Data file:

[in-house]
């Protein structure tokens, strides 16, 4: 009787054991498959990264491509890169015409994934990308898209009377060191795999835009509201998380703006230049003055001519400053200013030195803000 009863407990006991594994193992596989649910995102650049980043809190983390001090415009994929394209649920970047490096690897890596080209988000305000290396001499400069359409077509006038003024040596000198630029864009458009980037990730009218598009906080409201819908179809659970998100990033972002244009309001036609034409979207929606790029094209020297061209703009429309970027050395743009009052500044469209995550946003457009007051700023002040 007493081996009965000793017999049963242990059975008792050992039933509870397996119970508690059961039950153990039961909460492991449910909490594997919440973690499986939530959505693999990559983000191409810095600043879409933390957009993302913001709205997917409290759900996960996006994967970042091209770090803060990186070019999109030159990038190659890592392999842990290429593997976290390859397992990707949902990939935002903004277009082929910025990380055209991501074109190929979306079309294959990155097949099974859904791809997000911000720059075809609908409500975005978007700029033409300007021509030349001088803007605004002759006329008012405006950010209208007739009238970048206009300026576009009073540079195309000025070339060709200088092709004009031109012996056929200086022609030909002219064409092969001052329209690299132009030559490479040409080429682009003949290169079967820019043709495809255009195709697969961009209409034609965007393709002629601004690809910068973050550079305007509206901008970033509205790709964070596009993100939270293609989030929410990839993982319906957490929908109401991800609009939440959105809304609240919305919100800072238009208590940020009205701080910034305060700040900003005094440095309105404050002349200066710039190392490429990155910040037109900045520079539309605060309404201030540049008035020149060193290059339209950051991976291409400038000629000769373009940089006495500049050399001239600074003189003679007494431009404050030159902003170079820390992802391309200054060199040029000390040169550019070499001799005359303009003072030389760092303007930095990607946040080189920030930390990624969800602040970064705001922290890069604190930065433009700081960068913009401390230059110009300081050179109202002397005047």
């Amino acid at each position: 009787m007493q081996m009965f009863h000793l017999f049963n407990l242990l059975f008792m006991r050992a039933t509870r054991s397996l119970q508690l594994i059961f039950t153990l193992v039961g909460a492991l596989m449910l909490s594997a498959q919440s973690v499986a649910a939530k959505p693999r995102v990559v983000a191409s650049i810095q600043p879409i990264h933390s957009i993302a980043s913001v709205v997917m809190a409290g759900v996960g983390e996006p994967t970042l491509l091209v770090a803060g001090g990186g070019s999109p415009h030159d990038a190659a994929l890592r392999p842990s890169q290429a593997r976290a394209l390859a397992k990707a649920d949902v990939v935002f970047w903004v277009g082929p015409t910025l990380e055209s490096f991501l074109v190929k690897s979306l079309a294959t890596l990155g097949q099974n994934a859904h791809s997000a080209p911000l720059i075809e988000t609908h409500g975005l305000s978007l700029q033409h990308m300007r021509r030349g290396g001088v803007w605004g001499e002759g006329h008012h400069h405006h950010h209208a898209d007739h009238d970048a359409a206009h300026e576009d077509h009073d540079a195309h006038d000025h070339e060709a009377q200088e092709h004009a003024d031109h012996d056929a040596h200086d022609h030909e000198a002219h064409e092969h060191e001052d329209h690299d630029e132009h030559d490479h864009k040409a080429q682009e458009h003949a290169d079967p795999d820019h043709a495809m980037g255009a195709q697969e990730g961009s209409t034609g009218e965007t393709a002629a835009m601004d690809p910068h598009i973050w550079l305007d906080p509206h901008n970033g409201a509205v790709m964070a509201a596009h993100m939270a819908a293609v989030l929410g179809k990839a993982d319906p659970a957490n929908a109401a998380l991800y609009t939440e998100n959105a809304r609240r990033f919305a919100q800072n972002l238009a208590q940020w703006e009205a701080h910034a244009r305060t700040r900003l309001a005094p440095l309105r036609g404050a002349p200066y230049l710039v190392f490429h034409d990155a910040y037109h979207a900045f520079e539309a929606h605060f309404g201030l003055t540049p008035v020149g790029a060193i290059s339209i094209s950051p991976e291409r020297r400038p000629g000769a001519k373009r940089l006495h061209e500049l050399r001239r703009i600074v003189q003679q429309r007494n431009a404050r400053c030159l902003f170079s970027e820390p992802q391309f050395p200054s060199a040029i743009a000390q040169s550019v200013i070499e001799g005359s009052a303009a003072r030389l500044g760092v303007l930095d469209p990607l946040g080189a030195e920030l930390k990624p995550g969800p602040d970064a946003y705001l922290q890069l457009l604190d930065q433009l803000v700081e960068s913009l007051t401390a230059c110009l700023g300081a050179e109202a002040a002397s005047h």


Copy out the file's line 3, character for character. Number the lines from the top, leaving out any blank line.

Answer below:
């Amino acid at each position: 009787m007493q081996m009965f009863h000793l017999f049963n407990l242990l059975f008792m006991r050992a039933t509870r054991s397996l119970q508690l594994i059961f039950t153990l193992v039961g909460a492991l596989m449910l909490s594997a498959q919440s973690v499986a649910a939530k959505p693999r995102v990559v983000a191409s650049i810095q600043p879409i990264h933390s957009i993302a980043s913001v709205v997917m809190a409290g759900v996960g983390e996006p994967t970042l491509l091209v770090a803060g001090g990186g070019s999109p415009h030159d990038a190659a994929l890592r392999p842990s890169q290429a593997r976290a394209l390859a397992k990707a649920d949902v990939v935002f970047w903004v277009g082929p015409t910025l990380e055209s490096f991501l074109v190929k690897s979306l079309a294959t890596l990155g097949q099974n994934a859904h791809s997000a080209p911000l720059i075809e988000t609908h409500g975005l305000s978007l700029q033409h990308m300007r021509r030349g290396g001088v803007w605004g001499e002759g006329h008012h400069h405006h950010h209208a898209d007739h009238d970048a359409a206009h300026e576009d077509h009073d540079a195309h006038d000025h070339e060709a009377q200088e092709h004009a003024d031109h012996d056929a040596h200086d022609h030909e000198a002219h064409e092969h060191e001052d329209h690299d630029e132009h030559d490479h864009k040409a080429q682009e458009h003949a290169d079967p795999d820019h043709a495809m980037g255009a195709q697969e990730g961009s209409t034609g009218e965007t393709a002629a835009m601004d690809p910068h598009i973050w550079l305007d906080p509206h901008n970033g409201a509205v790709m964070a509201a596009h993100m939270a819908a293609v989030l929410g179809k990839a993982d319906p659970a957490n929908a109401a998380l991800y609009t939440e998100n959105a809304r609240r990033f919305a919100q800072n972002l238009a208590q940020w703006e009205a701080h910034a244009r305060t700040r900003l309001a005094p440095l309105r036609g404050a002349p200066y230049l710039v190392f490429h034409d990155a910040y037109h979207a900045f520079e539309a929606h605060f309404g201030l003055t540049p008035v020149g790029a060193i290059s339209i094209s950051p991976e291409r020297r400038p000629g000769a001519k373009r940089l006495h061209e500049l050399r001239r703009i600074v003189q003679q429309r007494n431009a404050r400053c030159l902003f170079s970027e820390p992802q391309f050395p200054s060199a040029i743009a000390q040169s550019v200013i070499e001799g005359s009052a303009a003072r030389l500044g760092v303007l930095d469209p990607l946040g080189a030195e920030l930390k990624p995550g969800p602040d970064a946003y705001l922290q890069l457009l604190d930065q433009l803000v700081e960068s913009l007051t401390a230059c110009l700023g300081a050179e109202a002040a002397s005047h």